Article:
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Kuggen in Gothenburg

Kuggen (The Cog) is the centre for innovation and entrepreneurship at Chalmers University of Technology.

Photo: Superstudio D&D AB/Göteborg & Co

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Kuggen in Gothenburg

Photo: Superstudio D&D AB/Göteborg & Co

The public sauna in Frihamnen, Gothenburg

Photo: Anna Hållams

The public sauna, Gothenburg

Photo: Peter Kvarnström/Göteborg & Co

Public sauna

Photo: Anna Hållams/imagebank.sweden.se

The Gothenburg Town Hall

Photo: Krister Engström

Rådhuset (Gothenburg Town Hall)

Photo: Peter Kvarnström/Göteborg & Co

Palmhuset in Gothenburg

Photo: Peter Kvarnström/Göteborg & Co

Palmhuset in Gothenburg

Photo: Peter Kvarnström

Uppsala

Juvelen (the Jewel)

Arriving by train at Uppsala, Juvelen is hard to miss. Designed by Swedish architects Utopia and completed in 2019, this six-floor landmark is one of Scandinavia’s most sustainable office buildings, featuring green energy solutions and a raft of other innovations within its shimmering gem-like walls.

Uppsala Konsert & Kongress (Uppsala Concert and Congress)

Designed by Henning Larsen studio and inaugurated in 2007, Uppsala Konsert & Kongress is a cultural hub playing host to all manner of events. Housed in a distinctive building, featuring a crystal-like facade made up of reflective metal-plates, it is easy to get to by public transport thanks to its central location at square Vaksala torg.

Humanistiska Teatern

A public forum with a difference, Humanistiska Teatern is a subtly gleaming, horseshoe-shaped building. Designed by White Arkitekter studio, it’s been created using some 300 perforated aluminium sheets. The amphitheatre-style space allows everyone in the auditorium to see and hear one another exceptionally well, and a 32 square metre interactive screen enables participants in other parts of the world to join in digitally. The building, which opened its doors in 2018, is part of Uppsala University, and is located by Engelska parken (the English Park) in the centre of town.

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Juvelen in Uppsala

Painting of Juvelen (the Jewel), a shimmering landmark of Uppsala.

Photo: Johan Alp

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Juvelen in Uppsala

Photo: Johan Alp

Juvelen (the Jewel)

Photo: Tina Axelsson/imagebank.sweden.se

Uppsala Concert and Congress

Photo: Tor Johnsson

Humanistiska Teatern

Photo: Stewen Quigley

Jämtland

Wilhelm Peterson-Berger’s Sommarhagen

The home of late Swedish composer Wilhelm Peterson-Berger was built in 1914 as per his design in national romantic style. During summer, the house serves as a museum home, but it’s worth a visit even when it’s not officially open as you get to admire the distinctive architecture as well as the spectacular mountain views the composer so cherished. Take the opportunity to visit Frösö Kyrka (Frösö Church), a 10-minute walk up the hill from Sommarhagen, where Peterson-Berger has been laid to rest. Sommarhagen is 15 minutes by bus from the city of Östersund.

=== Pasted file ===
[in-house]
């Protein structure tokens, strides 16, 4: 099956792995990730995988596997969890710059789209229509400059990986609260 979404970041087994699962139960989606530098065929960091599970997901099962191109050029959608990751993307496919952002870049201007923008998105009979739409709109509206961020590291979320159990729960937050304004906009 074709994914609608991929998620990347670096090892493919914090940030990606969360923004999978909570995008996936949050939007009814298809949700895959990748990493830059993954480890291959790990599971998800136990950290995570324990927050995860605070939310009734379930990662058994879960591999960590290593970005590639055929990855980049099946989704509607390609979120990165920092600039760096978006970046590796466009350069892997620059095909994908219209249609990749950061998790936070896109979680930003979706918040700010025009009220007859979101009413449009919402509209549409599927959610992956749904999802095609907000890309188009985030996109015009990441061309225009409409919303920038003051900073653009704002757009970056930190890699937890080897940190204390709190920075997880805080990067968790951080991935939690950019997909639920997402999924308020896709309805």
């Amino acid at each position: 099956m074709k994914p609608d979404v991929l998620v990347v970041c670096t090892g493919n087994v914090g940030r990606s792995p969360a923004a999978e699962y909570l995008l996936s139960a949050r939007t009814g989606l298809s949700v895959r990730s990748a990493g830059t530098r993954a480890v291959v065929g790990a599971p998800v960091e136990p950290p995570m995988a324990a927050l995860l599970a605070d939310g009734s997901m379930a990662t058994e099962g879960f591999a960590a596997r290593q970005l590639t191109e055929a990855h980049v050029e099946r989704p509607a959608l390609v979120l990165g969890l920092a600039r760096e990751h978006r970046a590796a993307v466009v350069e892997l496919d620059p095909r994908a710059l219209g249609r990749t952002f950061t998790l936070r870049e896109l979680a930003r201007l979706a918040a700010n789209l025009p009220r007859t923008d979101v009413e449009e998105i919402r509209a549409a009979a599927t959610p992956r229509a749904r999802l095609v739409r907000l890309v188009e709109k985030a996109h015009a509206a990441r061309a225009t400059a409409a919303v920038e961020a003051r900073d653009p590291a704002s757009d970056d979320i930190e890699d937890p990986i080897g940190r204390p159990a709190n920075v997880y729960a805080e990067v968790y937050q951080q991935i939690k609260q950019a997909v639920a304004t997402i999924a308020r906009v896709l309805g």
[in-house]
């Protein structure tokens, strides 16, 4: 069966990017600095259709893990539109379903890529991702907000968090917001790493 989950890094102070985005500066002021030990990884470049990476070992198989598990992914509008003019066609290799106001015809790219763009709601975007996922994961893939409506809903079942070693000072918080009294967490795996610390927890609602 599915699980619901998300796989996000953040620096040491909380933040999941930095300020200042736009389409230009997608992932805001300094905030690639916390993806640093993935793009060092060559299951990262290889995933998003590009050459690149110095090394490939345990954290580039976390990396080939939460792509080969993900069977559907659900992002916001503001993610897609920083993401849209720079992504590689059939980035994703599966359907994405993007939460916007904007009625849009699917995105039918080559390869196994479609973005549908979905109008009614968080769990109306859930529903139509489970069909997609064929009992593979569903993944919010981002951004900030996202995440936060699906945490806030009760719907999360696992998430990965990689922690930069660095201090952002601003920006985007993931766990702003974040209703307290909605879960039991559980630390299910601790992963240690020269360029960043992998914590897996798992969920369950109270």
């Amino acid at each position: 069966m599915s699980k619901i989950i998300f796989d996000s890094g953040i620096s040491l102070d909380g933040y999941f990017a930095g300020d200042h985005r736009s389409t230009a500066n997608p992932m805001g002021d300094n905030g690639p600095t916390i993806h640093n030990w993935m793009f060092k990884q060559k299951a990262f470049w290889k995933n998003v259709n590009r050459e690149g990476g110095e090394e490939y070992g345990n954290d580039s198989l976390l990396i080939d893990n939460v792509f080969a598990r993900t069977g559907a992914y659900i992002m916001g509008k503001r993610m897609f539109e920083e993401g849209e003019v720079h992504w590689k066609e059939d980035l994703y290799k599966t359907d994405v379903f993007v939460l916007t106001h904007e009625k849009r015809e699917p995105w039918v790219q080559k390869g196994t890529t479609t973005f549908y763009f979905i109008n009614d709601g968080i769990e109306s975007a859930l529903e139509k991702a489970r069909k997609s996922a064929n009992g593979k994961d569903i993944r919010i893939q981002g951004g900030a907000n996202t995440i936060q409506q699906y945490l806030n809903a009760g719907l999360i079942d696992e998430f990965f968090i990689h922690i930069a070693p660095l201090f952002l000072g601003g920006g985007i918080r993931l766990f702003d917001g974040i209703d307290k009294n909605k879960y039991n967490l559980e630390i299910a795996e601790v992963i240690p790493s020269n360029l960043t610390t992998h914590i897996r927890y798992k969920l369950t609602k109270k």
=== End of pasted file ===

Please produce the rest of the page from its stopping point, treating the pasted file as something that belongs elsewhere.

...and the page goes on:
Jamtli Historieland (Jamtli Historyland)

Jamtli Historieland, the open-air museum of Östersund’s Jamtli Museum, is a couple of blocks from the city centre. During summertime, you can wander the vast area to discover authentically rendered representations of historic environments, complete with farmyard animals, authentically-dressed actors and genuine buildings. You’ll find Swedish architecture as diverse as 18th century homesteads to 1970s villas.

Östersunds Rådhus (Östersund Town Hall)

Standing proud in Östersund’s city centre, Östersund Town Hall is an imposing landmark built in 1912 by architect Frans Bertil Wallberg. National romantic in style, the building towers at 51 metres and features a decorative onion dome. You’ll find this monumental building just a short walk up from Östersund train station.

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Wilhelm Peterson-Berger’s Sommarhagen

The music hall in Sommarhagen, the home of Wilhelm Peterson Berger in Östersund.

Photo: Roger Strandberg

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Wilhelm Peterson-Berger’s Sommarhagen

Photo: Roger Strandberg

Jamtli Historyland

Photo: Tina Stafrén

Östersund Town Hall

Photo: Roger Strandberg

Östersund Town Hall

Photo: Göran Strand

Sundsvall

Stone City rooftops

The spectacular Stone City (Stenstan) of Sundsvall can be experienced by joining a historic rooftop tour. This guided tour offers sweeping cityscape views along with interesting facts about the city’s grandest neighbourhood, built entirely in stone at the end of the 19th century during Sundsvall’s industrial expansion. From a 25 metre high vantage point, you’ll also get the chance to take a closer look at some of the elegant spires and towers.

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Rooftop tour in Sundsvall

A tour with a unique view of Sundsvall's Stone City (Stenstan).

Photo: Aktivera

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Rooftop tour in Sundsvall

Photo: Aktivera

The Stone City in Sundsvall

Photo: Olle Melkerhed